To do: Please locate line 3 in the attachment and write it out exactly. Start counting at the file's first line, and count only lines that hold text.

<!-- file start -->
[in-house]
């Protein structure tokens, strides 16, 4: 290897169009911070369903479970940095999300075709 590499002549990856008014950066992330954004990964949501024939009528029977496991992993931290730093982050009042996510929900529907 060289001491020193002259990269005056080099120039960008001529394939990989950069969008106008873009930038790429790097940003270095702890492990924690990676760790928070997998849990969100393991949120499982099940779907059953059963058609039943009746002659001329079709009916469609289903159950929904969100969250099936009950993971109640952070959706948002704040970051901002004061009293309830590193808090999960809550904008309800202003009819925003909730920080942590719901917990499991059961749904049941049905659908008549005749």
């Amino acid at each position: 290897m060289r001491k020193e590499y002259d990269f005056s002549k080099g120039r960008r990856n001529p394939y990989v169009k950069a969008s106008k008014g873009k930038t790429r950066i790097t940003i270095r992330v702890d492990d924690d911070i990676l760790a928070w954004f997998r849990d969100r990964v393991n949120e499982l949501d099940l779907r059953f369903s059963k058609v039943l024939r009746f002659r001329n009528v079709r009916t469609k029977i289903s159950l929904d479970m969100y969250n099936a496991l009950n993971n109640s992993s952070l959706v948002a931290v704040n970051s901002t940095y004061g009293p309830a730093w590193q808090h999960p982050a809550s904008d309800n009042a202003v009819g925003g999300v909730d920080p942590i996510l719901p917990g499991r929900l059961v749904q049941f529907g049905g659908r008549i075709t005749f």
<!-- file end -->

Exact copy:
């Amino acid at each position: 290897m060289r001491k020193e590499y002259d990269f005056s002549k080099g120039r960008r990856n001529p394939y990989v169009k950069a969008s106008k008014g873009k930038t790429r950066i790097t940003i270095r992330v702890d492990d924690d911070i990676l760790a928070w954004f997998r849990d969100r990964v393991n949120e499982l949501d099940l779907r059953f369903s059963k058609v039943l024939r009746f002659r001329n009528v079709r009916t469609k029977i289903s159950l929904d479970m969100y969250n099936a496991l009950n993971n109640s992993s952070l959706v948002a931290v704040n970051s901002t940095y004061g009293p309830a730093w590193q808090h999960p982050a809550s904008d309800n009042a202003v009819g925003g999300v909730d920080p942590i996510l719901p917990g499991r929900l059961v749904q049941f529907g049905g659908r008549i075709t005749f």